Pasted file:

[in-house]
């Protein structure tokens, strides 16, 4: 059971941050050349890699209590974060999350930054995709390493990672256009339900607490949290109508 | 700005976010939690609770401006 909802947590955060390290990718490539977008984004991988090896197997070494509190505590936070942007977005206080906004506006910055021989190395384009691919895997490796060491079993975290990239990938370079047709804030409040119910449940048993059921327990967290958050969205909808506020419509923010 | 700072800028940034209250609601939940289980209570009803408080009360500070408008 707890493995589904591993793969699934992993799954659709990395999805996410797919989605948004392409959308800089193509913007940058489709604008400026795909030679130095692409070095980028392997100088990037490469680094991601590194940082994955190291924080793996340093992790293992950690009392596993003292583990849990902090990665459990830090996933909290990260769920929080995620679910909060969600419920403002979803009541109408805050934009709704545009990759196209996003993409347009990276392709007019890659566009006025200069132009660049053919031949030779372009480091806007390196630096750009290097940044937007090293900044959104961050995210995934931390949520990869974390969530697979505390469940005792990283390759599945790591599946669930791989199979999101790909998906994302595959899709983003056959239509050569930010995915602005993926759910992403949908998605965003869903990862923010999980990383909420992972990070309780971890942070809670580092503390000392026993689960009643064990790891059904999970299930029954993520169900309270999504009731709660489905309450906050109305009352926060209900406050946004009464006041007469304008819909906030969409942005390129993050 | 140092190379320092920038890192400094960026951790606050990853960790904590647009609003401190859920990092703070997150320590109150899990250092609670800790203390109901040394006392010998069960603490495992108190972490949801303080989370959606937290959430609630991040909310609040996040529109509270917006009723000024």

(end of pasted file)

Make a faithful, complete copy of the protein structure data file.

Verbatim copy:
[in-house]
């Protein structure tokens, strides 16, 4: 059971941050050349890699209590974060999350930054995709390493990672256009339900607490949290109508 | 700005976010939690609770401006 909802947590955060390290990718490539977008984004991988090896197997070494509190505590936070942007977005206080906004506006910055021989190395384009691919895997490796060491079993975290990239990938370079047709804030409040119910449940048993059921327990967290958050969205909808506020419509923010 | 700072800028940034209250609601939940289980209570009803408080009360500070408008 707890493995589904591993793969699934992993799954659709990395999805996410797919989605948004392409959308800089193509913007940058489709604008400026795909030679130095692409070095980028392997100088990037490469680094991601590194940082994955190291924080793996340093992790293992950690009392596993003292583990849990902090990665459990830090996933909290990260769920929080995620679910909060969600419920403002979803009541109408805050934009709704545009990759196209996003993409347009990276392709007019890659566009006025200069132009660049053919031949030779372009480091806007390196630096750009290097940044937007090293900044959104961050995210995934931390949520990869974390969530697979505390469940005792990283390759599945790591599946669930791989199979999101790909998906994302595959899709983003056959239509050569930010995915602005993926759910992403949908998605965003869903990862923010999980990383909420992972990070309780971890942070809670580092503390000392026993689960009643064990790891059904999970299930029954993520169900309270999504009731709660489905309450906050109305009352926060209900406050946004009464006041007469304008819909906030969409942005390129993050 | 140092190379320092920038890192400094960026951790606050990853960790904590647009609003401190859920990092703070997150320590109150899990250092609670800790203390109901040394006392010998069960603490495992108190972490949801303080989370959606937290959430609630991040909310609040996040529109509270917006009723000024």